For example, to effectively fuzz the FTP servers we tackled in this case study, we had to modify nearly 1,500 lines of code:
The process of integrating the targeted code and the fuzzer, is a task that requires significant effort and is critical for obtaining successful results. It’s a highly sought-after goal in the fuzzing community as evidenced by the fact that rewards are quite high, such as Google offering up to $20.000 for integrating security-critical projects with OSS-Fuzz.
This should inspire developers to facilitate fuzzing, as well as inspire the creation of fuzzing harnesses that ease the integration with AFL and LibFuzzer. As my colleague Kevin recently wrote, ”the concept of anti-fuzzing is just ridiculous”. Please, avoid security by obscurity.
As far as fuzzing input corpus is concerned for this project, my main goal was to achieve full edge coverage for all FTP commands, as well as a diverse combination of execution scenarios to obtain a reasonably complete path coverage.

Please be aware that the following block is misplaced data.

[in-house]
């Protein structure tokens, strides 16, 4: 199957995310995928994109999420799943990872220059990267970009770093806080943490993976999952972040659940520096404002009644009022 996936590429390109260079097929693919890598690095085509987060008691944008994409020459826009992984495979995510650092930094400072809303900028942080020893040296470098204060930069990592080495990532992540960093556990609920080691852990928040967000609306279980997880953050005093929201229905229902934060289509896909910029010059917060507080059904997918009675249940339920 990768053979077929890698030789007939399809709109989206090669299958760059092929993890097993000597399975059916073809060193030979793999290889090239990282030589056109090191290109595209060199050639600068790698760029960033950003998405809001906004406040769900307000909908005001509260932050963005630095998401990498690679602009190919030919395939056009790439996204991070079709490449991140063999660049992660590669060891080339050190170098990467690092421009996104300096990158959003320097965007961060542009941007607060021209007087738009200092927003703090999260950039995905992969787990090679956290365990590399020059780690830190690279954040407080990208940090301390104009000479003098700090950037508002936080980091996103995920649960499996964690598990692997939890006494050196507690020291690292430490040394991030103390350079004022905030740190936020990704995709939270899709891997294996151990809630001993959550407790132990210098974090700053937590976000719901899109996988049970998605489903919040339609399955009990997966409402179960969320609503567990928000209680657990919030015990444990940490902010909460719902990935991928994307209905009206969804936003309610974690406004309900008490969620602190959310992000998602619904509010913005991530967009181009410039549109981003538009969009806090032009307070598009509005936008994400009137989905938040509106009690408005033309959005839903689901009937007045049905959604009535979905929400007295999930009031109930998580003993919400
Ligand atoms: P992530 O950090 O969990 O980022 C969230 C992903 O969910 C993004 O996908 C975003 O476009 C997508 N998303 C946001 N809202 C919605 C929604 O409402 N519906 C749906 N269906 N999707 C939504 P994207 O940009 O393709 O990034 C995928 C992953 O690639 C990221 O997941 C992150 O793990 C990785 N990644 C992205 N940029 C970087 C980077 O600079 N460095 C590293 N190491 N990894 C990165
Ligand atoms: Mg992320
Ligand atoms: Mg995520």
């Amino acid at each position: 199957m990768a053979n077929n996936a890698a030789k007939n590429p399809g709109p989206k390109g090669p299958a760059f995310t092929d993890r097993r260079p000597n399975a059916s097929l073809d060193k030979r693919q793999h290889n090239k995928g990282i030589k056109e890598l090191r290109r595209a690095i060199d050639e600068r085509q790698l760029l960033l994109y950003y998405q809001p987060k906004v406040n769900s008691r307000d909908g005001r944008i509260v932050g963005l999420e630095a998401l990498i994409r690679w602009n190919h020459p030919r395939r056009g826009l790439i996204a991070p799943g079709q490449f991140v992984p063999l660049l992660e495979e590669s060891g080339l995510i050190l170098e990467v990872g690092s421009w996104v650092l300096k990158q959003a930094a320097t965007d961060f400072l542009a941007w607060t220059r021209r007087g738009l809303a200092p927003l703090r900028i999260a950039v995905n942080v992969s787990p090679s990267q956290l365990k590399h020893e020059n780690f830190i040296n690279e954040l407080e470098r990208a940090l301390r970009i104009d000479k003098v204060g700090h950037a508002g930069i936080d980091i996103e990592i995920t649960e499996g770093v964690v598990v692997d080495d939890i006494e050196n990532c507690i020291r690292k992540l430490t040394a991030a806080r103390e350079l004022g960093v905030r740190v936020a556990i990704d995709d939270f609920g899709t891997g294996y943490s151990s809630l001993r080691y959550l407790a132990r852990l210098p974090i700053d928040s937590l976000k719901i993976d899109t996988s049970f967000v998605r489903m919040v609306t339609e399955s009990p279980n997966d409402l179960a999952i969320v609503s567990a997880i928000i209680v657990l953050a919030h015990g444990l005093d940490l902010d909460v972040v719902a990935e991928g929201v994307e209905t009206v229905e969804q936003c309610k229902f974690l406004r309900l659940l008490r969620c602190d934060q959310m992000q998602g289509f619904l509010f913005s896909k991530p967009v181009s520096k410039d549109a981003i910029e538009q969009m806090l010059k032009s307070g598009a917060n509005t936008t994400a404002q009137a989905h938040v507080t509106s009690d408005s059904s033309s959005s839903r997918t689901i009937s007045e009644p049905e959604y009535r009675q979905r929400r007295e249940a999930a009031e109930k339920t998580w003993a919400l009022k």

In this section, I’ll detail some of the more interesting vulnerabilities I found as a result of this fuzzing effort.
This bug allows you to corrupt the ProFTPd memory pool by sending specific data to the command channel while a transfer is active in the data channel. The simplest example would be to send the interrupt character
Ctrl+c. This results in a Use-After-Free bug in ProFTPd memory pools.
The ProFTPd memory pools implementation is based on Apache HTTP Server and is structured in a hierarchical way (longer to shorter lifetime).
Internally, each pool is structured as a linked-list of resources and these resources are freed automatically when the pool is destroyed.
pcalloc (ProFTPd’s dynamic allocator) is called, it tries to meet the demand using the available memory from the last element of the linked-list. If more memory than the available amount is required,
pcalloc adds a new block at the end of the linked-list by calling the
The problem is that the